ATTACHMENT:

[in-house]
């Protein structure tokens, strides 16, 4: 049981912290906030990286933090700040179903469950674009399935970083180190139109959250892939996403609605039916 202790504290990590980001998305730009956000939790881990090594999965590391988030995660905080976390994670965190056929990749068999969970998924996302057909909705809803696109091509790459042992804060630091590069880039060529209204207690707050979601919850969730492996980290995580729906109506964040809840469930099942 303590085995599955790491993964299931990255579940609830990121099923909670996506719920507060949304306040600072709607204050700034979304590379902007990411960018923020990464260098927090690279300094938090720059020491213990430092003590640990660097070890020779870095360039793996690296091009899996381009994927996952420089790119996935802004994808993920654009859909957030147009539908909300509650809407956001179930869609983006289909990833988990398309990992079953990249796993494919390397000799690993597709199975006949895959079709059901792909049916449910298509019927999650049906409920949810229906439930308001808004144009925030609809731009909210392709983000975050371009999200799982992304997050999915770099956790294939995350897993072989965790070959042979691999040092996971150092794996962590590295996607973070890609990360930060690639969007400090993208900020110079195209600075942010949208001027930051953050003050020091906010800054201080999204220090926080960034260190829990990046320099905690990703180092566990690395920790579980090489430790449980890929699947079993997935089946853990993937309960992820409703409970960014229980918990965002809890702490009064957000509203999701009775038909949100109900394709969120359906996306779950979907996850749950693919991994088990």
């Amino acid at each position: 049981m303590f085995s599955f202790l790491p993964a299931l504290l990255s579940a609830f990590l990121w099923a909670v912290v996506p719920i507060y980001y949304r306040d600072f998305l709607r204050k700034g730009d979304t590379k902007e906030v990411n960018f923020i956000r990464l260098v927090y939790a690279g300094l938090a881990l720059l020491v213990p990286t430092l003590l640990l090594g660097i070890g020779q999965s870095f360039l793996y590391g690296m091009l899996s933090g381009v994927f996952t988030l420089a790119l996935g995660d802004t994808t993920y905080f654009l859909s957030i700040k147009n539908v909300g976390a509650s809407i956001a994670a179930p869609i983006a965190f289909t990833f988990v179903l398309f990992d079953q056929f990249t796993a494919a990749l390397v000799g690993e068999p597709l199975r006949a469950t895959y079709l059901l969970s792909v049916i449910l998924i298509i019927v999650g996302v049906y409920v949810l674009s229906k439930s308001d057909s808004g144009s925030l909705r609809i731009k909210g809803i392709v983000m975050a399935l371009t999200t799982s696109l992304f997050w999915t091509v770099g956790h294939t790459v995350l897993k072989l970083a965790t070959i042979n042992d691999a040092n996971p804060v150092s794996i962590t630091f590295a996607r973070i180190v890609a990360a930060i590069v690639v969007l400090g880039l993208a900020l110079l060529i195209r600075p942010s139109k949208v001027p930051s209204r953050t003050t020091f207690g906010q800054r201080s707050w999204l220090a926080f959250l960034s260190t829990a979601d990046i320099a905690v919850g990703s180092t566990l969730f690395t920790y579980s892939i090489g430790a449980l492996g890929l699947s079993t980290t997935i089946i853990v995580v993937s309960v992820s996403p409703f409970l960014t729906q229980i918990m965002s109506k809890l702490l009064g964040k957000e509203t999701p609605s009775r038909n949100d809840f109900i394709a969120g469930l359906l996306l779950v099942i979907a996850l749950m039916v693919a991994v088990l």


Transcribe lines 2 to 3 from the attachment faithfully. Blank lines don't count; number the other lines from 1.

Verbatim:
């Protein structure tokens, strides 16, 4: 049981912290906030990286933090700040179903469950674009399935970083180190139109959250892939996403609605039916 202790504290990590980001998305730009956000939790881990090594999965590391988030995660905080976390994670965190056929990749068999969970998924996302057909909705809803696109091509790459042992804060630091590069880039060529209204207690707050979601919850969730492996980290995580729906109506964040809840469930099942 303590085995599955790491993964299931990255579940609830990121099923909670996506719920507060949304306040600072709607204050700034979304590379902007990411960018923020990464260098927090690279300094938090720059020491213990430092003590640990660097070890020779870095360039793996690296091009899996381009994927996952420089790119996935802004994808993920654009859909957030147009539908909300509650809407956001179930869609983006289909990833988990398309990992079953990249796993494919390397000799690993597709199975006949895959079709059901792909049916449910298509019927999650049906409920949810229906439930308001808004144009925030609809731009909210392709983000975050371009999200799982992304997050999915770099956790294939995350897993072989965790070959042979691999040092996971150092794996962590590295996607973070890609990360930060690639969007400090993208900020110079195209600075942010949208001027930051953050003050020091906010800054201080999204220090926080960034260190829990990046320099905690990703180092566990690395920790579980090489430790449980890929699947079993997935089946853990993937309960992820409703409970960014229980918990965002809890702490009064957000509203999701009775038909949100109900394709969120359906996306779950979907996850749950693919991994088990």
């Amino acid at each position: 049981m303590f085995s599955f202790l790491p993964a299931l504290l990255s579940a609830f990590l990121w099923a909670v912290v996506p719920i507060y980001y949304r306040d600072f998305l709607r204050k700034g730009d979304t590379k902007e906030v990411n960018f923020i956000r990464l260098v927090y939790a690279g300094l938090a881990l720059l020491v213990p990286t430092l003590l640990l090594g660097i070890g020779q999965s870095f360039l793996y590391g690296m091009l899996s933090g381009v994927f996952t988030l420089a790119l996935g995660d802004t994808t993920y905080f654009l859909s957030i700040k147009n539908v909300g976390a509650s809407i956001a994670a179930p869609i983006a965190f289909t990833f988990v179903l398309f990992d079953q056929f990249t796993a494919a990749l390397v000799g690993e068999p597709l199975r006949a469950t895959y079709l059901l969970s792909v049916i449910l998924i298509i019927v999650g996302v049906y409920v949810l674009s229906k439930s308001d057909s808004g144009s925030l909705r609809i731009k909210g809803i392709v983000m975050a399935l371009t999200t799982s696109l992304f997050w999915t091509v770099g956790h294939t790459v995350l897993k072989l970083a965790t070959i042979n042992d691999a040092n996971p804060v150092s794996i962590t630091f590295a996607r973070i180190v890609a990360a930060i590069v690639v969007l400090g880039l993208a900020l110079l060529i195209r600075p942010s139109k949208v001027p930051s209204r953050t003050t020091f207690g906010q800054r201080s707050w999204l220090a926080f959250l960034s260190t829990a979601d990046i320099a905690v919850g990703s180092t566990l969730f690395t920790y579980s892939i090489g430790a449980l492996g890929l699947s079993t980290t997935i089946i853990v995580v993937s309960v992820s996403p409703f409970l960014t729906q229980i918990m965002s109506k809890l702490l009064g964040k957000e509203t999701p609605s009775r038909n949100d809840f109900i394709a969120g469930l359906l996306l779950v099942i979907a996850l749950m039916v693919a991994v088990l």